sae type b_3610.jpg
!(http://www.edsboattips.com/images/stories/sae type b.jpg)
SAE Type B Thermal Circuit Breaker
Today’s post came in as a question from one of our readers. Its a really good question, so let me share:
I have a 30 amp Cooper Bussmam Series 25X Mid-Range circuit Breaker #25530 SAE Type B that I need to replace. The only thing I have found online or in a store similar is the 40 amp #25540. I don’t know if this was an OEM part or not. It fits in a custom housing or I would use a different brand. The 40 amp is the same shape. Can I use a 40 amp in place of the 30 amp?
This is a fairly common question and its a good one because it does not have a simple yes or no answer. It may be OK to use the 40 amp breaker as long as the wire its installed in has sufficient “ampacity”.
The other issue with this case is the AIC (ampere interuppting capacity) rating of the breaker. Also in some cases, depending upon whether the boat uses gasoline for fuel and where the breaker is located, whatever breaker gets used must be rated for ignition protection.
So, let’s look at the issues one at a time. First of all, the Bussman breaker Rob is referring to is rated for ignition protection, so that means it can be used anywhere on the boat without fear of it causing an explosion, always a good thing.
Since these particular breakers are usually used as main breakers in DC systems, there might be a problem with the AIC rating, which for this device is only 2500 amps. ABYC requires breakers to meet certain AIC ratings based on the size of the battery bank, or more precisely the CCA rating (cumulative) of the batteries they are connected to. the problem here is that the minimum requirement is for a 1500 amp AIC rating for a master breaker, and that is for a battery or battery bank that only has a cumulative Cold Cranking Amp rating of 650 or less. That folks is a pretty small battery. Typically a standard group 24 size, and no more. As soon as you add a second battery or move up to say a group 27 size, you are going to be past that 650 Amp CCA rating. That means, according to ABYC, that you are going to need to up your AIC rating for that first main circuit breaker to a minimum rating of 3000 amps AIC. So, Rob, not sure what you have for a battery or batteries, but this install may not be compliant for that reason.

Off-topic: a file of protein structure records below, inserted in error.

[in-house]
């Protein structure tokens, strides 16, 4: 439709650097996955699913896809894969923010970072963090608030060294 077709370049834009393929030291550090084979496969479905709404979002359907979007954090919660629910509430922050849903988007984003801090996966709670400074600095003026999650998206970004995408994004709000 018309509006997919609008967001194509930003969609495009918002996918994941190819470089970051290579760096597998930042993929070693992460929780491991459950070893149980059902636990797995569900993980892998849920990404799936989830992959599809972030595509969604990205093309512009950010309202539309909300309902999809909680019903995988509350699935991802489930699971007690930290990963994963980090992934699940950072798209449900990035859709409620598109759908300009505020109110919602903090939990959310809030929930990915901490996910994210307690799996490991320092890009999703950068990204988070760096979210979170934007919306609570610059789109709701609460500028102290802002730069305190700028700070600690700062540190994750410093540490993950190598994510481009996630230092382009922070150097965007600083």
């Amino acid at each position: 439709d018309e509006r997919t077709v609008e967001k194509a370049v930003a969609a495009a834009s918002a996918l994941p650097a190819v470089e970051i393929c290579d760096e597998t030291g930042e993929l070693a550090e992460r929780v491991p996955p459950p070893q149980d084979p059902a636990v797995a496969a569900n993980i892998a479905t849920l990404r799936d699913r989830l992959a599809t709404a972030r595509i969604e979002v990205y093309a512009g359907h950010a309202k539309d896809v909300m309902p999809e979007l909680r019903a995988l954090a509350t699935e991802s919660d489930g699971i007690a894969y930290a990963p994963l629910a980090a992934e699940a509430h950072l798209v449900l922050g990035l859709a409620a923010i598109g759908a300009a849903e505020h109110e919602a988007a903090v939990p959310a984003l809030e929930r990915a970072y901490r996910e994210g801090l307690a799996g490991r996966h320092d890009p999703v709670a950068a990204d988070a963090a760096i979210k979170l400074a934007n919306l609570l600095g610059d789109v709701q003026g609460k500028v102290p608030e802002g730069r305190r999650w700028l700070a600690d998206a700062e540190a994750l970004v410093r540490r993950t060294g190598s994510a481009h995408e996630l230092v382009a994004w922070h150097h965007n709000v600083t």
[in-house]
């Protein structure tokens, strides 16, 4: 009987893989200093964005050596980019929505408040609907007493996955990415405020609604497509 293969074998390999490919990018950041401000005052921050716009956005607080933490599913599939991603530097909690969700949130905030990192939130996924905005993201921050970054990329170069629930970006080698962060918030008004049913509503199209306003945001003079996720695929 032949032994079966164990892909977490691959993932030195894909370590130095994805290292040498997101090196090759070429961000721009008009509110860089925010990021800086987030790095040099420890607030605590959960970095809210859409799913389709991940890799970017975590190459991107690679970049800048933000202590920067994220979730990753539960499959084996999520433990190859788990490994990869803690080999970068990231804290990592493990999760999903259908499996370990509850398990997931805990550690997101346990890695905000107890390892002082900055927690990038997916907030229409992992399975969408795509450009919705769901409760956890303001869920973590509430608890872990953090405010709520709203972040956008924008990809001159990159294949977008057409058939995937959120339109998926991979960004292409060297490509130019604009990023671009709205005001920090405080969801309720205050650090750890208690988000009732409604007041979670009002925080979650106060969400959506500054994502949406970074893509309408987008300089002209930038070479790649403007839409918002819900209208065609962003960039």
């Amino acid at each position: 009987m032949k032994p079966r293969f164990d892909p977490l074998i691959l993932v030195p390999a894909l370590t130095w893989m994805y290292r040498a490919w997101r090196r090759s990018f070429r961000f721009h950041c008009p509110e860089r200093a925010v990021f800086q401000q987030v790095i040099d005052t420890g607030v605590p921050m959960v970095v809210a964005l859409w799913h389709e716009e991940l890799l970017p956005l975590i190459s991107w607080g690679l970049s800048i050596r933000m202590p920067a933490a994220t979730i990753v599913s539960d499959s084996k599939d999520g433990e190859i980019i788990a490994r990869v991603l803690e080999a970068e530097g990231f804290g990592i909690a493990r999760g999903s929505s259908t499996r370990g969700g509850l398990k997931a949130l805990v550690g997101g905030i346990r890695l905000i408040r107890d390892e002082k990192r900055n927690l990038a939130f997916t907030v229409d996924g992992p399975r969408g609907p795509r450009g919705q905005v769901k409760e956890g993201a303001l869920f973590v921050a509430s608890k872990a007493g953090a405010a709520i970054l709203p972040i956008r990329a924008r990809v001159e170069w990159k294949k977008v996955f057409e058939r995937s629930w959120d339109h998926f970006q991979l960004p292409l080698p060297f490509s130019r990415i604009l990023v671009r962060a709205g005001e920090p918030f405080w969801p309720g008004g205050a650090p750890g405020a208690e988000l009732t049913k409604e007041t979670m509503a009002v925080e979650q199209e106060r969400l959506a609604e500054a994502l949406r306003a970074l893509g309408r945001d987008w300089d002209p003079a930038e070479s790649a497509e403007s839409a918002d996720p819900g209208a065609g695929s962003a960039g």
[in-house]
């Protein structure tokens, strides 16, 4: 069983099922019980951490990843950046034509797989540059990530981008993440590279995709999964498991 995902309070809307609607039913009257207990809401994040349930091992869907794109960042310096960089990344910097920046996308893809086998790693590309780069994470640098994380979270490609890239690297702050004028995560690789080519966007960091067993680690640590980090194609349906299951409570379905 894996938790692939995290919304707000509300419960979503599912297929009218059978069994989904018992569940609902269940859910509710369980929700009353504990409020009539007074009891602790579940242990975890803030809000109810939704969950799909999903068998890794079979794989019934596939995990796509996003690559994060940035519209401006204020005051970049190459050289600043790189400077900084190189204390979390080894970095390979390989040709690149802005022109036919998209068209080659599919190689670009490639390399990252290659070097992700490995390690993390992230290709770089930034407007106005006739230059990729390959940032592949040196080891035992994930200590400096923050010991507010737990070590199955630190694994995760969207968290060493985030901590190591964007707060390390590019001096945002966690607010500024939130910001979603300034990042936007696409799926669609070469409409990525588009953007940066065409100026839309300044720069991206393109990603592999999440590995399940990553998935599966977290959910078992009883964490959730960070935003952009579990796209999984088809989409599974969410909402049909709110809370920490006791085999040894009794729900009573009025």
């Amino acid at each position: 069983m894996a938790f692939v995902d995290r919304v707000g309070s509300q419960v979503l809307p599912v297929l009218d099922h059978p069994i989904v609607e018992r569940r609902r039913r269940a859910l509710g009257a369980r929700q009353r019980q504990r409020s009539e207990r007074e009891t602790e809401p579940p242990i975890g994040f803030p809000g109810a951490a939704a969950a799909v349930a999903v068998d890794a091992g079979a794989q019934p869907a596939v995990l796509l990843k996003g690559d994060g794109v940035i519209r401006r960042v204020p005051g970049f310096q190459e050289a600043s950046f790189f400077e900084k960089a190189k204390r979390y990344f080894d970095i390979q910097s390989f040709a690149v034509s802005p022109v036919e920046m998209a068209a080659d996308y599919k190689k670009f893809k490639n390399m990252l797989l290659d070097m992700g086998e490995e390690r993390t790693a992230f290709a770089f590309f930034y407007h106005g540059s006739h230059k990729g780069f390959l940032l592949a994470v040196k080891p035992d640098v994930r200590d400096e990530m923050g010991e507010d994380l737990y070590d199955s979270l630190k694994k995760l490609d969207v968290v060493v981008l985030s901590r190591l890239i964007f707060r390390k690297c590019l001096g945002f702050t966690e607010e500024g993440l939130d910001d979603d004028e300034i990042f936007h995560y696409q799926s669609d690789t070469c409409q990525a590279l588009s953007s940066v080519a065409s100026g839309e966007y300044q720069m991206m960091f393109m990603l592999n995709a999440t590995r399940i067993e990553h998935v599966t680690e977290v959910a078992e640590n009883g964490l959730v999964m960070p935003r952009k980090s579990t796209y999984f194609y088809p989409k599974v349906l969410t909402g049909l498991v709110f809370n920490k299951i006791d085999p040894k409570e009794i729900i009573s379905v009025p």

Next, we have the matter of the nominal amp rating for the breaker. 30 amps vs. 40 amps. Ro’bs basic question is, hey Ed, any harm done by just bumping the original 30 amper up to 40 amps?
It depends on the wire in the circuit. ABYC rates the sizing of fuses and circuit breakers based on the amperage handling capabilities of the wire it is installed in. That is determined by a few factors, but the basic considerations are the wire’s insulation temperature rating, and AWG size as well as whether it is routed through an engine room space or outside an engine room space. Fatter wire with a higher temperature rating for the insulation can theoretically handle more amperage, so it “ampacity” is higher.
ABYC says that the overcurrent protection rating for conductors (wire) can be no greater than 150% of the ampacity of the conductor that it serves..
So, Rob to answer your question, with all of this taken into consideration looking over the tables in ABYC tells me that if the wire that breaker is installed in is 10 AWG or bigger, and it is in fact 105C rated cable, there will be no harm done by switching that 30 amp breaker for a 40 amp breaker.
BUT, keep in mind readers, you must take into consideration all of the things mentioned here to be sure. If you are unsure, go through this drill backwards and use the Blue Sea Circuit Wizard hot button calculator in Ed’s Tool Box to figure it all out.